I bought my 2007 Camry Hybrid new in Feb of 2007. I just had my second 120k (yes, my car just turned over 240,000 miles) service performed. Other than scheduled maintenance (which I have performed religiously), the only other maintenance costs I have incurred are tires, brake pads, headlight bulbs, water pump at 135k and right front wheel bearing at 180k. Still getting around 37 mpg (actual, not indicated) as I drive around 600 miles per week. JM
Loved the car, But its expensive to keep. At 90,000 had to replace the battery ($500) at 112,000 had to replace the Hybrid batteries ($4,000). Even tough the gas mileage is great, I will not buy a hybrid again.
I have driven my Camry Hybrid now for 4 years and 152,000 miles. The only time this car has been to the dealer is for regular fluid changes and a rattle in the dash when it was new. I am still on the original front brake pads. I changed the rear brake pads at about 130,000 miles. The car still drives like new. These cars are turning out to be extremely reliable if the regular maintenance is done. The dealer told me he has a Camry Hybrid taxi cab that comes in for maintenance and had 490,000 miles on it last time he saw it. No repairs, just maintenance. Lifetime fuel consumption averages at 37mpg with normal driving. I'll keep driving it and see how far it can go.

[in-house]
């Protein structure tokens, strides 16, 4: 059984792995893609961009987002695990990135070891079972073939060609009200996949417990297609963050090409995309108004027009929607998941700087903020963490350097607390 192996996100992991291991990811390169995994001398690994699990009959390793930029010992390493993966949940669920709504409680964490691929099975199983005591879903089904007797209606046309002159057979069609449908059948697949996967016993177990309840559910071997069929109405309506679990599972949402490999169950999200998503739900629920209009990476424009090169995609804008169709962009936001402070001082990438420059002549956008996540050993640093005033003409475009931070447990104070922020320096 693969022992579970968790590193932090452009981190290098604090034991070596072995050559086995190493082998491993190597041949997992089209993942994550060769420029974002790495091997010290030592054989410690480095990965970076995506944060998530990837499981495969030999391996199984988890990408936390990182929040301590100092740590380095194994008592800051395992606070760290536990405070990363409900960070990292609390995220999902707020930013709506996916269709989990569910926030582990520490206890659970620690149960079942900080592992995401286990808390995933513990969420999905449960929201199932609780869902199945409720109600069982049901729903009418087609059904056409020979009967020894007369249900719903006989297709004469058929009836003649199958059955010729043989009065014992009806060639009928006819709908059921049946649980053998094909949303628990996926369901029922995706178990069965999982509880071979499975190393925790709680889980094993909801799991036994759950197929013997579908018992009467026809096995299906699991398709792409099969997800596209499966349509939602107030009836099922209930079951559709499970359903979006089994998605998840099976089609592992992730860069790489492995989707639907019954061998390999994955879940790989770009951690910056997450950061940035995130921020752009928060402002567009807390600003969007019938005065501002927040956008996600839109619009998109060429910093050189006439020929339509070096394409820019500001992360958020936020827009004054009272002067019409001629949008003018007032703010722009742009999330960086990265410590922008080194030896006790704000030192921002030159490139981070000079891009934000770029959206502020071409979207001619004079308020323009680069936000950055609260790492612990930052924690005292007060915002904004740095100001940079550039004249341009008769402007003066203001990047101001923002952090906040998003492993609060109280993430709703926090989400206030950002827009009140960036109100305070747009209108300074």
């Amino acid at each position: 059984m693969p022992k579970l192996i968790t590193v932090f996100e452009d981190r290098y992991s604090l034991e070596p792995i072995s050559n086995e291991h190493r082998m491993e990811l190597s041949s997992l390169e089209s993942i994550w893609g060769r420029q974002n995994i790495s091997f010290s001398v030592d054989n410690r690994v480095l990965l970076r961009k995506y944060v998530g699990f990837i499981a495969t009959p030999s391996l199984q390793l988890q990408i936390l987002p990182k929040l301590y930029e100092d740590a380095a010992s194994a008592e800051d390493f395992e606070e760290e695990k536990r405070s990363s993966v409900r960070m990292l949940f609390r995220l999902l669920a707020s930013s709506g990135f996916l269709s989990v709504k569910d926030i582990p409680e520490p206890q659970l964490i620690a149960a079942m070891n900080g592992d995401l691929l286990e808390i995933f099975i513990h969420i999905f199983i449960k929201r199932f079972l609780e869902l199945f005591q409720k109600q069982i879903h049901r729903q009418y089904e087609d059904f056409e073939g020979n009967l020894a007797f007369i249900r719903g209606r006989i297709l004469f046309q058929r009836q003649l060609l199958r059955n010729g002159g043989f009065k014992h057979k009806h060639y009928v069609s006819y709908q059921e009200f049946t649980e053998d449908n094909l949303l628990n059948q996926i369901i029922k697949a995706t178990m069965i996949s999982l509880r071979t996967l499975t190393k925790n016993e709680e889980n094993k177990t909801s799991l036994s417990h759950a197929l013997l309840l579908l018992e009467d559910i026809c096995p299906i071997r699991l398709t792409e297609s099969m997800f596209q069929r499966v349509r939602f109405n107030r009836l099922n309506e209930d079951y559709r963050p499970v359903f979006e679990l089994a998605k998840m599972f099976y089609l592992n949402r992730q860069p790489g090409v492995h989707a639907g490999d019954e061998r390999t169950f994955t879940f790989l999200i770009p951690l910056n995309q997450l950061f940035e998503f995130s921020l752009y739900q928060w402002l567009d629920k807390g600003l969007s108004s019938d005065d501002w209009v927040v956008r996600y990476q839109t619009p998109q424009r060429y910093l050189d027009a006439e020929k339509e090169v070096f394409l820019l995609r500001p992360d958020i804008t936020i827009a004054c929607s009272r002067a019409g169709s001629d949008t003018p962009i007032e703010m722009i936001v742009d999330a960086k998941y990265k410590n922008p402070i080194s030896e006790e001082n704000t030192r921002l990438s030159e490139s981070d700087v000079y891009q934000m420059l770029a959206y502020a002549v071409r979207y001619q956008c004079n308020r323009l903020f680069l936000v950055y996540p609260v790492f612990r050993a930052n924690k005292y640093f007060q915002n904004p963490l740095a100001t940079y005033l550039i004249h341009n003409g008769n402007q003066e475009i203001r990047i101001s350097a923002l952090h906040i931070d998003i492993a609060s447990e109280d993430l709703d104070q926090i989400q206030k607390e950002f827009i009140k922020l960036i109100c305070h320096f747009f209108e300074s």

I have had my Camry hybrid for about 2 months now, I sold my 2005 Subaru WRX STI and although I gave up some performance, I have been pleasantly surprised by the Camry's acceleration and handling. Intergration of the gas and electric modes is almost seamless and the CV transmission is great, all typical Toyota. I live the mountains of northeast Nevada, 6,500 ft elevation, and most of my driving is on the highway and in mountains, not hills. Mileage has been averaging around 35 mpg and thats not taking it easy trying for good milage, 80-90 mph is not uncommon and the car has plenty of passing power. Great car, highly recommended.
A little over a month and 3,000 miles and I have nothing but good things to say. You have to work a little at the mileage - learn how to coast into the most fuel efficient levels. I make several trips a month on the turnpike and get 38 MPG going 70 MPH. I get combined mileage of about 550 miles out of a tank of gas.
Hybrid 4dr Sedan (2.4L 4cyl gas/electric hybrid CVT)
Options on test vehicle
Front wheel drive
2362cc (144 cu-in)
double overhead camshaft
Compression ration (x:1)
Horsepower (hp @ rpm)
192 @ 6000
Torque (lb-ft @ rpm)
138 @ 4400
Transmission and axle ratios (x:1)
Not much to note here. Stick it in "Drive," mash the throttle and go. Surprisingly quick for a hybrid. Relatively quiet, too.
Very grabby pedal response in first few centimeters of travel. Takes some adjusting to keep from sending your passenger through the windshield. Not terribly impressive performance either.
Skid pad: This car is electronically limited by its traction/stability control in this test. The normal procedure for skid pad testing involves exploring a car's grip and balance limits around the skid pad to achieve the best lateral acceleration number. In this case it's a matter of mashing the pedal to the floor, dialing in some steering and letting the car do the rest. Trying to balance the chassis' limits against the pre-programmed limits of the safety systems is frustrating and pointless. Of course, limit driving is last on the priority list of most hybrid drivers. Slalom: Best times through the slalom are achieved by staying below the stability control's active threshold. Once it engages, the run is wasted. This car rewards smooth, slow inputs. Make a too-quick transition and you'll be fighting the stability control.